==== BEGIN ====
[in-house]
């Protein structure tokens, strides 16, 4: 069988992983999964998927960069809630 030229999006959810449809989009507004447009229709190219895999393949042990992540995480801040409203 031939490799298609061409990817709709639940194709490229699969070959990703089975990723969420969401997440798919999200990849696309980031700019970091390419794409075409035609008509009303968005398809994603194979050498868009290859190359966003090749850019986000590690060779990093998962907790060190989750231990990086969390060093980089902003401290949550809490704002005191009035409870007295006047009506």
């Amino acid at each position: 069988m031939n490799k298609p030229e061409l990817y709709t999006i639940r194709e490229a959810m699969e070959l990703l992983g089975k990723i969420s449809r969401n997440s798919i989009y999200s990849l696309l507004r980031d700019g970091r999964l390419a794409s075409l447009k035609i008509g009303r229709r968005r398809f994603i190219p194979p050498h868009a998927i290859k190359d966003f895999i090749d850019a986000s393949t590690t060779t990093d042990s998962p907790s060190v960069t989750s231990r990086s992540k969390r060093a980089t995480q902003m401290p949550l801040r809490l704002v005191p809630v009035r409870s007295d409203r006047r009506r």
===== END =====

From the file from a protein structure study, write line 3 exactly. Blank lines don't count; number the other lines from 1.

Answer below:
């Amino acid at each position: 069988m031939n490799k298609p030229e061409l990817y709709t999006i639940r194709e490229a959810m699969e070959l990703l992983g089975k990723i969420s449809r969401n997440s798919i989009y999200s990849l696309l507004r980031d700019g970091r999964l390419a794409s075409l447009k035609i008509g009303r229709r968005r398809f994603i190219p194979p050498h868009a998927i290859k190359d966003f895999i090749d850019a986000s393949t590690t060779t990093d042990s998962p907790s060190v960069t989750s231990r990086s992540k969390r060093a980089t995480q902003m401290p949550l801040r809490l704002v005191p809630v009035r409870s007295d409203r006047r009506r």